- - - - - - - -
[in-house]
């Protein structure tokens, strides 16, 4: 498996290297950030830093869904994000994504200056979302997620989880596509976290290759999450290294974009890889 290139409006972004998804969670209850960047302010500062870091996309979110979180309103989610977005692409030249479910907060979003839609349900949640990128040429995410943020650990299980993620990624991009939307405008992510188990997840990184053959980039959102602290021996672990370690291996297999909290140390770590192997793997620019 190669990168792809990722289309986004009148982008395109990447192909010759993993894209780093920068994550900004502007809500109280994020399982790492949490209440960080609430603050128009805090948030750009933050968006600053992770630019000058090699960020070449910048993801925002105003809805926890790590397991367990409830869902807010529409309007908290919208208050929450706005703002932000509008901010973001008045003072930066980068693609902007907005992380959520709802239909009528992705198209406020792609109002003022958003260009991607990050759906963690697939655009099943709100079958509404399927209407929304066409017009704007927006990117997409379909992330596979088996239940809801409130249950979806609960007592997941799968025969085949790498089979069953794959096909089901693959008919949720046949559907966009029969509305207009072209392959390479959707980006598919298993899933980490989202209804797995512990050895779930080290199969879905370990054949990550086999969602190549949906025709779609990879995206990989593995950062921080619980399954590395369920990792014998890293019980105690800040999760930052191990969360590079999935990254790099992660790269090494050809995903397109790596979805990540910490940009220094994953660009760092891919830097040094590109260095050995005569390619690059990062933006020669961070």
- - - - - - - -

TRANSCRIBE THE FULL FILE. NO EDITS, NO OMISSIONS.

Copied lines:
[in-house]
């Protein structure tokens, strides 16, 4: 498996290297950030830093869904994000994504200056979302997620989880596509976290290759999450290294974009890889 290139409006972004998804969670209850960047302010500062870091996309979110979180309103989610977005692409030249479910907060979003839609349900949640990128040429995410943020650990299980993620990624991009939307405008992510188990997840990184053959980039959102602290021996672990370690291996297999909290140390770590192997793997620019 190669990168792809990722289309986004009148982008395109990447192909010759993993894209780093920068994550900004502007809500109280994020399982790492949490209440960080609430603050128009805090948030750009933050968006600053992770630019000058090699960020070449910048993801925002105003809805926890790590397991367990409830869902807010529409309007908290919208208050929450706005703002932000509008901010973001008045003072930066980068693609902007907005992380959520709802239909009528992705198209406020792609109002003022958003260009991607990050759906963690697939655009099943709100079958509404399927209407929304066409017009704007927006990117997409379909992330596979088996239940809801409130249950979806609960007592997941799968025969085949790498089979069953794959096909089901693959008919949720046949559907966009029969509305207009072209392959390479959707980006598919298993899933980490989202209804797995512990050895779930080290199969879905370990054949990550086999969602190549949906025709779609990879995206990989593995950062921080619980399954590395369920990792014998890293019980105690800040999760930052191990969360590079999935990254790099992660790269090494050809995903397109790596979805990540910490940009220094994953660009760092891919830097040094590109260095050995005569390619690059990062933006020669961070």